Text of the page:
Cheshire Rounds


Arr. Roland Clarke

Country dance: Duple minor longways.

A1 1 – 2 1st man cast down , 2nd woman cast up – into one another’s places; 1st woman and 2nd man follow their partners so all end improper in progressed places.
3 – 4 1st and 2nd couples circle right half way to original places.
A2 1 – 2 1st woman cast down and 2nd man cast up – into one another’s places; 1st man and 2nd woman follow their partners so all end improper in progressed places.
3 – 4 1st and 2nd couples circle left half way to original places.
B1 1 – 4 1st couple cross over, cast one place, half turn to proper sides. 2nd couple moving up.
B2 1 – 4 1st and 2nd couples four changes of a circular hey.

Thompson’s Complete Collection of 200 Favourite Country Dances, Vol. II. 1765
Modern interpretation Kathryn and David Wright, Wright’s Humours Vol 2, 1984

The original instructions for country dances were basic and terse with no directions for any but the first couples.  Other dancers were expected to reflect or complement the actions of the leading couple  with everyone dancing as much as possible.   This modern interpretation by Kathryn and David Wright in Wright’s Humours Vol 2, beautifully illustrates how an experienced second couple would interpret the dance.

The Cheshire Rounds had been published consistently in dance manuals since Playford’s The Dancing Master in 1701 through to Preston’s Twenty Four Country Dances for the Year 1801.  By the time it was recorded in the Sydney Gazette of 1803,  it had acquired the status of a favourite folk dance and one befitting a wedding celebration.

The Sydney Gazette account is written in the humorous style of editor, George Howe, with a satirical look at the “Irish” and “bumpkins” of Sydney Cove rather than a serious eyewitness report.  It is assumed most of the readers would have been familiar with the dances mentioned.

On the evening of Saturday the 7th instant a Celebration of Nuptials took place on the Rocks, at which a numerous group of congratulants assembled to greet the enamoured TOUCHSTONE and his beloved AUDREY.

Compliments at an end, the circling planet of the board was briskly courted, and a fiddler with his merry crowd, received a universal welcome: the merry dance commenced, and the fair bride led down the Country Bumpkin, which was performed in character. The Cheshire rounds and the Irish trot were also gone through with equal success, after which a contest for the BREECHES ensued, but was determined in favour of Madam Beatrice, and the ladies at parting, withdrew in triumph.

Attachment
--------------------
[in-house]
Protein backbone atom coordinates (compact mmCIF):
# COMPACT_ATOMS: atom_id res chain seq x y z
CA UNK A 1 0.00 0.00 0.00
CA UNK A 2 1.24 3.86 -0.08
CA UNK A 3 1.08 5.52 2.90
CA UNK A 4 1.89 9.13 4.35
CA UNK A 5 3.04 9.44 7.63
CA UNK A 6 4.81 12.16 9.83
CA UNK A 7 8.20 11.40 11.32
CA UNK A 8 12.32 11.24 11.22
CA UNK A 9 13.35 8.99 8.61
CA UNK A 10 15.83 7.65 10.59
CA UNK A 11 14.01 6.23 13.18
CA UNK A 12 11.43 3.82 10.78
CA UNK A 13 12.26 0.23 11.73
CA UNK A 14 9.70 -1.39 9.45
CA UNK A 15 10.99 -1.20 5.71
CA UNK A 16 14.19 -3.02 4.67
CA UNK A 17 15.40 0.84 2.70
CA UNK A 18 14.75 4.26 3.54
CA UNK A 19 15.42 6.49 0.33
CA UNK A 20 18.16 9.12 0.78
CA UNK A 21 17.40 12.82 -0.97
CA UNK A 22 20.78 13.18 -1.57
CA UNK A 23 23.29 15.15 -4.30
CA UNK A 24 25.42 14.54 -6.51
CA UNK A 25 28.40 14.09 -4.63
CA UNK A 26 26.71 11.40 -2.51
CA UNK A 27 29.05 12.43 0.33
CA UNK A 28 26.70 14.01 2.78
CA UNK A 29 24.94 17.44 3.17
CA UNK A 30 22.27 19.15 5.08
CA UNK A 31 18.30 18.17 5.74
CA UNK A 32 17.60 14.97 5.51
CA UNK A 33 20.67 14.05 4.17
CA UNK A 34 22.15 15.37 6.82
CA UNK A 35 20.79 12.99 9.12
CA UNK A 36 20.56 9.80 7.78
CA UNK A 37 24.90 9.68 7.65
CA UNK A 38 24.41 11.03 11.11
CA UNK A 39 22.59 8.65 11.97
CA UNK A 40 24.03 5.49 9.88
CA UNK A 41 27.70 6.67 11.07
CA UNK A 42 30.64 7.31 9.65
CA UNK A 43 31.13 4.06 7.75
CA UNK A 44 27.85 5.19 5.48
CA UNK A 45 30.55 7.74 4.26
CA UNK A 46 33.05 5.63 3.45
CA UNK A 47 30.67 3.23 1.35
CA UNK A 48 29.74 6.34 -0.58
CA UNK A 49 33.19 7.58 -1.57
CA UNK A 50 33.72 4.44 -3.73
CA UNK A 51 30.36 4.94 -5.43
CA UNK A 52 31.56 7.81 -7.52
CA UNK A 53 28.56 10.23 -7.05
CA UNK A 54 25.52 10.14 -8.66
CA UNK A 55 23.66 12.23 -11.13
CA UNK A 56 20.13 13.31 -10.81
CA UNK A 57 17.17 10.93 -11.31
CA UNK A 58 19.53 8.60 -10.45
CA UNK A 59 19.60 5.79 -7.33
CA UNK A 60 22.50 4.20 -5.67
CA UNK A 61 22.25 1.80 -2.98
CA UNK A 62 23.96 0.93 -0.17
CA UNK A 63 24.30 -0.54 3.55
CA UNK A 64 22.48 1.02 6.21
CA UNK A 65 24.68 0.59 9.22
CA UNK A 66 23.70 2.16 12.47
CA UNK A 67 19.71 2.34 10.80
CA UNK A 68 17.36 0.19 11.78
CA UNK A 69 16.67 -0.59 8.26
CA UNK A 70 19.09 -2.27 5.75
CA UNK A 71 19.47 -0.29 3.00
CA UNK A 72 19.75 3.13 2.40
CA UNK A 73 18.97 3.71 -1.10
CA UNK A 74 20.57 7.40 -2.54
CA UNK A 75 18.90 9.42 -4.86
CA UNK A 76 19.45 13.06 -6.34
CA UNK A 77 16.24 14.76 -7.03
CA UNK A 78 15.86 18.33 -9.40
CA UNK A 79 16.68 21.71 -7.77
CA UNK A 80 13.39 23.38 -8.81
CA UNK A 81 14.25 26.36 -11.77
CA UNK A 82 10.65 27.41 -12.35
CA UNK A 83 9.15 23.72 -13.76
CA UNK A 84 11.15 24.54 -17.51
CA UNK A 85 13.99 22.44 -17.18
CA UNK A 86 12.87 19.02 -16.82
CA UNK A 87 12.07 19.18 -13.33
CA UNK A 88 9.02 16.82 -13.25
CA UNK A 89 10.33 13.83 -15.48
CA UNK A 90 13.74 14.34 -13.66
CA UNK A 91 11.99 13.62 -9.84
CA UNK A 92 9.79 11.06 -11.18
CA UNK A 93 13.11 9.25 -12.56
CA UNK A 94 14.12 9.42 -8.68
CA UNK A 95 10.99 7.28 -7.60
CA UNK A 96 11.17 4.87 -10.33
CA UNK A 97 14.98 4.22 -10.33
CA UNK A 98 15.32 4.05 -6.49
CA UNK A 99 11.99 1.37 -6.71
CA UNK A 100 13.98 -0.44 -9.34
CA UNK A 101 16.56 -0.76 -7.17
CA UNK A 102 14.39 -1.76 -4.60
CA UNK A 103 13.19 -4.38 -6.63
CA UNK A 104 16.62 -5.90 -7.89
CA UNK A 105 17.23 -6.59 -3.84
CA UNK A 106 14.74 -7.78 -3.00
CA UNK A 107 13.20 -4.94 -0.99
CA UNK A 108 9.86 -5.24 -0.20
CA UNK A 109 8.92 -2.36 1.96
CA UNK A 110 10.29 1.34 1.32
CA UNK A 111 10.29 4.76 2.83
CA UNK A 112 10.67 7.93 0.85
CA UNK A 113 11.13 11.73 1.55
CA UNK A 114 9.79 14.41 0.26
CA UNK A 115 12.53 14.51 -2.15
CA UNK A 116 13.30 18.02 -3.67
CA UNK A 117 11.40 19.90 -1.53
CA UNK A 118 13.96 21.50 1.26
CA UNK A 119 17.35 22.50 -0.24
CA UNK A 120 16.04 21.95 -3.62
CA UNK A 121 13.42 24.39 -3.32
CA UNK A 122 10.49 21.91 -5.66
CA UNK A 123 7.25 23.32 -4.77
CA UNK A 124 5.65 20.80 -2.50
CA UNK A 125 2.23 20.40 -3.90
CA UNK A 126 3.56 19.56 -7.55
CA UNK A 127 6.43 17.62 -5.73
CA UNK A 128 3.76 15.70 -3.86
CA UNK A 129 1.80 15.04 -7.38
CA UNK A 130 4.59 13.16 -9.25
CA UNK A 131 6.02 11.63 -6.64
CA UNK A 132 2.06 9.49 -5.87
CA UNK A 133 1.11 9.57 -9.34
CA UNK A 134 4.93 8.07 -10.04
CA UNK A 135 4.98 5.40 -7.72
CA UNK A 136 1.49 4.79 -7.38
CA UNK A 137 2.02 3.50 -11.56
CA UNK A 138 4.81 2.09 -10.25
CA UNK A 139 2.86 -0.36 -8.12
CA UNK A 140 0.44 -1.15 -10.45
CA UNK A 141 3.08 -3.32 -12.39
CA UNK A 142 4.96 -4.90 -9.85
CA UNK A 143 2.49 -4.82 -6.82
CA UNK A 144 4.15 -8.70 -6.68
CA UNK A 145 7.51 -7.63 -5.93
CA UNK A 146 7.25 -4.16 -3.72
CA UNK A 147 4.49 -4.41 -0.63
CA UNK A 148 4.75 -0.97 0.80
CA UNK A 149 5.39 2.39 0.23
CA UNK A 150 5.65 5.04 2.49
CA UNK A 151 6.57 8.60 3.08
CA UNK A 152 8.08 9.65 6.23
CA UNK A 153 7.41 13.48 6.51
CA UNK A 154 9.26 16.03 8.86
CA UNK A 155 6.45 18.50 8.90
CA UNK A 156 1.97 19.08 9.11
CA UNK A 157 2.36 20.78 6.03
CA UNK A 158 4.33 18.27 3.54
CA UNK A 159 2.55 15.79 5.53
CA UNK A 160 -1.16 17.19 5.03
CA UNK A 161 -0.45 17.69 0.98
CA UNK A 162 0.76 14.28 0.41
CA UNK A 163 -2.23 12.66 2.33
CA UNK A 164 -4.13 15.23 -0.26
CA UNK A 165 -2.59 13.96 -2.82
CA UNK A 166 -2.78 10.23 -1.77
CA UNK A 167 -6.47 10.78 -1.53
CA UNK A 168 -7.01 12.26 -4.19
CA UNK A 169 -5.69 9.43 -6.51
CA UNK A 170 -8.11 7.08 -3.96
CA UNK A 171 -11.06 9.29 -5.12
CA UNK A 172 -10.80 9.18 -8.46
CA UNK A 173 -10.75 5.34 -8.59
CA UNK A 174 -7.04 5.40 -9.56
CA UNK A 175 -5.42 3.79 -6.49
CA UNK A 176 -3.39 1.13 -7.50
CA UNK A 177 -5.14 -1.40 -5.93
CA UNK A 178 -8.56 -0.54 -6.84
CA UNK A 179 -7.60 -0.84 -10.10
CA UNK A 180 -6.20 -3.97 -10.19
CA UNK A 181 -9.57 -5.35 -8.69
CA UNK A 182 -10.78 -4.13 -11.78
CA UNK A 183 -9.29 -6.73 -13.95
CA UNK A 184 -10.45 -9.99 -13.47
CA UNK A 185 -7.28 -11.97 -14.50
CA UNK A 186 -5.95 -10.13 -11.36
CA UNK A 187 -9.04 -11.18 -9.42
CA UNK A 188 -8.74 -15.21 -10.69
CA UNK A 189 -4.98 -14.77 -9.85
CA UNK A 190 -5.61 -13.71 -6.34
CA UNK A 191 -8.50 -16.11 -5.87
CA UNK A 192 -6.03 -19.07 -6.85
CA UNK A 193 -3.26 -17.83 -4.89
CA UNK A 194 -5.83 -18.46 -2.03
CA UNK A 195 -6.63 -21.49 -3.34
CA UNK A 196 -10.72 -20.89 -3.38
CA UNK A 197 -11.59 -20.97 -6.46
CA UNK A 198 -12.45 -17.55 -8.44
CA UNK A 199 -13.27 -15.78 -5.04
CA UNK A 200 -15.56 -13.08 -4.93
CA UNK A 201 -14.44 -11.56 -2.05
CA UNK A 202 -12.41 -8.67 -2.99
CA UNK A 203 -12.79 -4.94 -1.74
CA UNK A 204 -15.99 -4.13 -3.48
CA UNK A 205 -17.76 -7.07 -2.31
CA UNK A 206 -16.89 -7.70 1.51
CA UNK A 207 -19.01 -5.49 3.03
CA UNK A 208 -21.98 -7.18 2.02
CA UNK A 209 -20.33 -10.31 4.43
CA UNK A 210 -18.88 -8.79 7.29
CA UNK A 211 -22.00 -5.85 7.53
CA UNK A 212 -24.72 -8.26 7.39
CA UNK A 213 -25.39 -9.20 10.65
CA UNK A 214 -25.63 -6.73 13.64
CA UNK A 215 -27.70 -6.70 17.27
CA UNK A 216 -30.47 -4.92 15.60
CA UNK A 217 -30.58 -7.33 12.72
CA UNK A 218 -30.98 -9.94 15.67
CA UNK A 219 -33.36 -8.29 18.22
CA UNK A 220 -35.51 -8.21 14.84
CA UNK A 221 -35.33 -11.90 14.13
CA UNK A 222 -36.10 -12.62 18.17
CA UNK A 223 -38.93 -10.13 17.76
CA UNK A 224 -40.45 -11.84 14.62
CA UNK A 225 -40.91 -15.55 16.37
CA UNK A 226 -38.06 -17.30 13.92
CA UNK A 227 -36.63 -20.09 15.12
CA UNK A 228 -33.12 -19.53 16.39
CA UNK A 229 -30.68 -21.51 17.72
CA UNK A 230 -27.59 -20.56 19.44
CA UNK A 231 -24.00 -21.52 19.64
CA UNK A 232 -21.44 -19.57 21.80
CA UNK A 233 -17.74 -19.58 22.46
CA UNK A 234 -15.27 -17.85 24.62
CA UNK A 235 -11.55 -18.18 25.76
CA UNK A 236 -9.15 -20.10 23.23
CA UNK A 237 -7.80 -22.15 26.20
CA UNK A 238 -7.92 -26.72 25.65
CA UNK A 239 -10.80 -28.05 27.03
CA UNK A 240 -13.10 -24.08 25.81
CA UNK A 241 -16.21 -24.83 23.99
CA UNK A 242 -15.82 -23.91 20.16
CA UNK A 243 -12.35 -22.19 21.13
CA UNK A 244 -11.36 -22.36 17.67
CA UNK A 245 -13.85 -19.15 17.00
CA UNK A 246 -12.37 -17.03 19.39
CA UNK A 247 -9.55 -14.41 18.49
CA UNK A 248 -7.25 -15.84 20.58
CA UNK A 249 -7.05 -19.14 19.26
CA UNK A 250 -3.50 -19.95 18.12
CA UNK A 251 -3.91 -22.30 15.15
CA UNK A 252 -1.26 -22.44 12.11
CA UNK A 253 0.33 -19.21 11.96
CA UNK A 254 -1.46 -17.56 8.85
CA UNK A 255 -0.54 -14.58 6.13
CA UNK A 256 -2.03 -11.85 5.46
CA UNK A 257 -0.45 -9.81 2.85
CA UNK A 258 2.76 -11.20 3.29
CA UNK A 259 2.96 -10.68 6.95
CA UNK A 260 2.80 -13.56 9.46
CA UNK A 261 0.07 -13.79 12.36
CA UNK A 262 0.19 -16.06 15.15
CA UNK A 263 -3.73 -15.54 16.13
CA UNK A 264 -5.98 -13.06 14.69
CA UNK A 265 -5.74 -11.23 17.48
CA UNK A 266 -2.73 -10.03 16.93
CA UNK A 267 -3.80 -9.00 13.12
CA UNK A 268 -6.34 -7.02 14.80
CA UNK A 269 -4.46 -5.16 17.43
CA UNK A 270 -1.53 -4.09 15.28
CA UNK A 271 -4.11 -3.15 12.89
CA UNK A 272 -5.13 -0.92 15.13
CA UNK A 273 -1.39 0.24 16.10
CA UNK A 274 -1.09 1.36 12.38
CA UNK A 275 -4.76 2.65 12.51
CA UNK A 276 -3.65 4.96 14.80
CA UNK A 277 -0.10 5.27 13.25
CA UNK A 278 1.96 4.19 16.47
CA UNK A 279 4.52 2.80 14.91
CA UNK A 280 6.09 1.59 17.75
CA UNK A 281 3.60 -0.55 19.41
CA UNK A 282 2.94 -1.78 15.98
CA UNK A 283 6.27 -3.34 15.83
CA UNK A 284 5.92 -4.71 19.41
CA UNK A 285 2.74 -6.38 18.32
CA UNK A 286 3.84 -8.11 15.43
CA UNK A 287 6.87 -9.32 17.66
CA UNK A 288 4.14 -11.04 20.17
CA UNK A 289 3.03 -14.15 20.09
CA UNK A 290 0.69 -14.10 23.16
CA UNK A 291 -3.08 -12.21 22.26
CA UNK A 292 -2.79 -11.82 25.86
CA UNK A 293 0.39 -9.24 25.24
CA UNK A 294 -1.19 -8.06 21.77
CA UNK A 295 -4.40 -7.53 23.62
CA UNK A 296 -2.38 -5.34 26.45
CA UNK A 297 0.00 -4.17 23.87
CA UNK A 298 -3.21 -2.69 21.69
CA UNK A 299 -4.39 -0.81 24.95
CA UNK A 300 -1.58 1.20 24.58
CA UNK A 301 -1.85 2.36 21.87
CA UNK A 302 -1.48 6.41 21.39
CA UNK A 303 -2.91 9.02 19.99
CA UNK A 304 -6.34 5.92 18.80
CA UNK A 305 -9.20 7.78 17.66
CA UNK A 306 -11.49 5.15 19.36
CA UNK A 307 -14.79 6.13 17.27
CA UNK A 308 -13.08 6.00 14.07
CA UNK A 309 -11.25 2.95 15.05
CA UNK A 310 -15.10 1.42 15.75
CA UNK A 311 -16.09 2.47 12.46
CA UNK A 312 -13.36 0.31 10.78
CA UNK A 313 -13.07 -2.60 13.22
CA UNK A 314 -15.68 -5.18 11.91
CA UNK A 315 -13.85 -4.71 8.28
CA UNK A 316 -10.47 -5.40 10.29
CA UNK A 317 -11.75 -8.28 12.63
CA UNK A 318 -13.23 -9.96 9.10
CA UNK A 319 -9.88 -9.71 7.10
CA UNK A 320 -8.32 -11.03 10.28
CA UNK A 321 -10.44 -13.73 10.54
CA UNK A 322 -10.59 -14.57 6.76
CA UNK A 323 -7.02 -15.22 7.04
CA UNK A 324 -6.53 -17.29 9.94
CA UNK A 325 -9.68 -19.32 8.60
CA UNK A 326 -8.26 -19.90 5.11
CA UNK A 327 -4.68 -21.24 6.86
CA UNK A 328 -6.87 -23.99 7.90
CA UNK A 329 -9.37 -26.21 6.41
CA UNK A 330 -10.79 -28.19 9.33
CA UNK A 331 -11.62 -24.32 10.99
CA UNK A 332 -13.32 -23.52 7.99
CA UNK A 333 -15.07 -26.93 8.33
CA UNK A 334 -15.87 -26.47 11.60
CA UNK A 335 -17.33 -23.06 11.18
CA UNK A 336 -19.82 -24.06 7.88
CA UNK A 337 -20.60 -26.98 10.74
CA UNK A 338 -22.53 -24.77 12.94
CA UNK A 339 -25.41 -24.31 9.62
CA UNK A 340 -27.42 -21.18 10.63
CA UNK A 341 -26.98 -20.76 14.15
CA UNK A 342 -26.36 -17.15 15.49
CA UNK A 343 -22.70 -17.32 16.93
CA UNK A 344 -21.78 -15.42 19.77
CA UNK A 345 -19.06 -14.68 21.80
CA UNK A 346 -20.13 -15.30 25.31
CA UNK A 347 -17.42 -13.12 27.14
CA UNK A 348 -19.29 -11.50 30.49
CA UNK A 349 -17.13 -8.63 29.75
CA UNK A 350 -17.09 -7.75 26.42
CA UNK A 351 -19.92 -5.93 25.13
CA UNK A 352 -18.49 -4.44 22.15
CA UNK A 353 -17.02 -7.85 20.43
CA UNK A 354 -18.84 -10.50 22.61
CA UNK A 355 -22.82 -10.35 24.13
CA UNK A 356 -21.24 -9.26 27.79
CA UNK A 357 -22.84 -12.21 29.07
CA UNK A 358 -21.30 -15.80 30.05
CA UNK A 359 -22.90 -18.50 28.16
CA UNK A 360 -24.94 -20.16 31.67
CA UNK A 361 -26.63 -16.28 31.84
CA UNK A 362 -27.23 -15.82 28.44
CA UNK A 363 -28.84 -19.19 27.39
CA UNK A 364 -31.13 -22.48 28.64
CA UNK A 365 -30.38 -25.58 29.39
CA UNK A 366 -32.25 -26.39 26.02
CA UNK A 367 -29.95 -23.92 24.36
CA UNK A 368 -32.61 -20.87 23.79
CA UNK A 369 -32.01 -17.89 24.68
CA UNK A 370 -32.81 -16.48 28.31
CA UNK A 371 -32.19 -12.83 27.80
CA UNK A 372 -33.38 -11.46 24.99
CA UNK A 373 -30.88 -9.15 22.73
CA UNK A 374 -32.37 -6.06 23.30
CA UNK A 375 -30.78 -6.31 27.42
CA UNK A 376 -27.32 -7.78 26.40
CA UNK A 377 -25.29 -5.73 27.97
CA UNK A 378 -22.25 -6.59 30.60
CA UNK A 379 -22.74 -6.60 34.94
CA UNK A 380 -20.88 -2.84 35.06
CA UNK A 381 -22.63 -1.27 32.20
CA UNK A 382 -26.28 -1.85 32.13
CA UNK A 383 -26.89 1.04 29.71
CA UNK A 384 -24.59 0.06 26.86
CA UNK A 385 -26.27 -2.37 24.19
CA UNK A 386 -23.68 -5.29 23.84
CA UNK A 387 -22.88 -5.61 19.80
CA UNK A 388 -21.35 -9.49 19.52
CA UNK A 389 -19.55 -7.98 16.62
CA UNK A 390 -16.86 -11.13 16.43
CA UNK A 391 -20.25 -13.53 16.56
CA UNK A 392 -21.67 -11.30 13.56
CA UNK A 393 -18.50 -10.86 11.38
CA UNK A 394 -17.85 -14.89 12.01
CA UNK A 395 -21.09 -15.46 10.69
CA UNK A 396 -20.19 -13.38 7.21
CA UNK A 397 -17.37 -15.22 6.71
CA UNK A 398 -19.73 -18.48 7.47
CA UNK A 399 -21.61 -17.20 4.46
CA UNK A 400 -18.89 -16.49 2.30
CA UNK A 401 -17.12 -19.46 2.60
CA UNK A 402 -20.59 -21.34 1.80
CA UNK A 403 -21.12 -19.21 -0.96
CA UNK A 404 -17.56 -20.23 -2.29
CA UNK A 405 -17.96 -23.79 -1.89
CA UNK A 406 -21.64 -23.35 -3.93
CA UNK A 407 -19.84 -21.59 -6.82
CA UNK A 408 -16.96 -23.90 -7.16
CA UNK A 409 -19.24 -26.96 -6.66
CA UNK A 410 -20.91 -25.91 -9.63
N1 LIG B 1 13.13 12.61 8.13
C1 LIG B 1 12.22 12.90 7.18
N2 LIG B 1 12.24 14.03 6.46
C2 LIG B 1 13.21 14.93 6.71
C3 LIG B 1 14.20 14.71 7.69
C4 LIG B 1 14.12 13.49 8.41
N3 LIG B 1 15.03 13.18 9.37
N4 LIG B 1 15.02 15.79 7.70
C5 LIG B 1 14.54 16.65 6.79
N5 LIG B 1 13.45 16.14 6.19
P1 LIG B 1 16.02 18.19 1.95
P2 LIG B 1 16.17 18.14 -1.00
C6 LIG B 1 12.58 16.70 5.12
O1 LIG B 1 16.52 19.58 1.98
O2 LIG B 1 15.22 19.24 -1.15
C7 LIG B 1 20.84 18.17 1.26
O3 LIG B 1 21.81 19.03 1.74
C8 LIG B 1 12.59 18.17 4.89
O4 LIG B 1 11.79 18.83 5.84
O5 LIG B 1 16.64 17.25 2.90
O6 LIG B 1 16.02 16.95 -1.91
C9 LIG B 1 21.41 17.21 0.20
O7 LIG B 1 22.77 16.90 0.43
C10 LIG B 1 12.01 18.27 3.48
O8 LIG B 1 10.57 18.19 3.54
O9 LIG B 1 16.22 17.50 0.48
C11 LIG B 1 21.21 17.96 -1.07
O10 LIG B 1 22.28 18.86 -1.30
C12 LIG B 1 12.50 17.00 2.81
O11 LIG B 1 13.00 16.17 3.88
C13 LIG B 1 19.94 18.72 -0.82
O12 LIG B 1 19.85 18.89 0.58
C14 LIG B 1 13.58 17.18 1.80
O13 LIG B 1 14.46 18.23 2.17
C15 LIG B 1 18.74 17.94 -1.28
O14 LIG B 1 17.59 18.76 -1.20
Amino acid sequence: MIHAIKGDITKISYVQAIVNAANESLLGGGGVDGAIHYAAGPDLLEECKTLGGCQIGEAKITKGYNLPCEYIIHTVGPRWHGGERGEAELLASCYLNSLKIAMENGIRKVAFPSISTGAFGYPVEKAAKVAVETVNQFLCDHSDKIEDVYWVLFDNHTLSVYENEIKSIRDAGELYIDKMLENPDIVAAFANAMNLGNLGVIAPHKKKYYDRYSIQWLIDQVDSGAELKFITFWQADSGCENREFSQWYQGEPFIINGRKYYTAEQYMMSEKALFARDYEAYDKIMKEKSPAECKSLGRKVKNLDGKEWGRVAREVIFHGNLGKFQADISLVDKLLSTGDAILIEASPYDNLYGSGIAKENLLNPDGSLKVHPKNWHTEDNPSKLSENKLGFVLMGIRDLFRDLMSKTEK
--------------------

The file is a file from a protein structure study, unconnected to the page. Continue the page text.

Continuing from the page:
On Monday evening a grand serenade of CULINARY instruments waited on the new-married pair, which in harmony came little short of marrow-bones and cleavers. The musicians demanded a fee, imposed by custom, and which being complied with, the YOUNG couple were left to their QUIET.

Sydney Gazette, Sunday, May 15, 1803

Annoucement of the wedding of Catharine Rourke to Henry Simpson. Sydney Gazette, 15 May 1803.

The last page of the paper carries the official announcement and provides further details about the matrimonial couple. The wedding was held at The Rocks, one of the first areas settled in Sydney, which ‘was associated with those who had arrived as convicts from the beginning of white settlement’.  It was populated by a cross-section of the lower orders: labourers, convicts, maritime workers, tradesmen and women as well as attracting visiting seamen. Regarded as the rude, uncultured end of town,  popular culture thrived here, especially in the many public houses – music, dancing and singing as well as drinking, brawling and gambling.

This was a Catholic wedding with an Irish element. Historian Grace Karskens in The Rocks.  Life in Early Sydney states, “The glimpses we have of official weddings suggest that couples opened their homes to their friends for all-night celebrations…. Irish couples seem to have gathered Irish friends together for celebrations of drinking, singing and dancing which lasted three days.”

This celebration continued from Saturday to Monday, culminating with “‘a grand serenade of CULINARY instruments’, clanging and bashing pots, pans, spoons and basins outside the house of the newlyweds, the din described as ‘harmony little short of marrow-banes and cleavers’.  In accordance with ‘custom’ they refused to go away until a ‘fee’ was paid ‘which being complied with the YOUNG couple were left to their domestic QUIET’.”

In 1974 when Shirley Andrews, the pioneer of Australian dance research, published Take Your Partners she selected an 1809 version of the dance. This was not a traditional rendering but rather an attempt by the English dancing master, Thomas Wilson, to create something new. Wilson, in The Treasures of the Terpischore, delighted in updating old dances – not always successfully: in his new version of the Cheshire Rounds the “rounds” were completely removed and it bears little resemblance to the original dance. Without the excellent resources now available to researchers, it was this later version which Shirley Andrews selected when writing Take Your Partners and although it may have been danced in the colony at a later date, it would not be the version recorded in the 1803 Sydney Gazette.

The lower orders held on to older, popular dances rather than the latest society dances.


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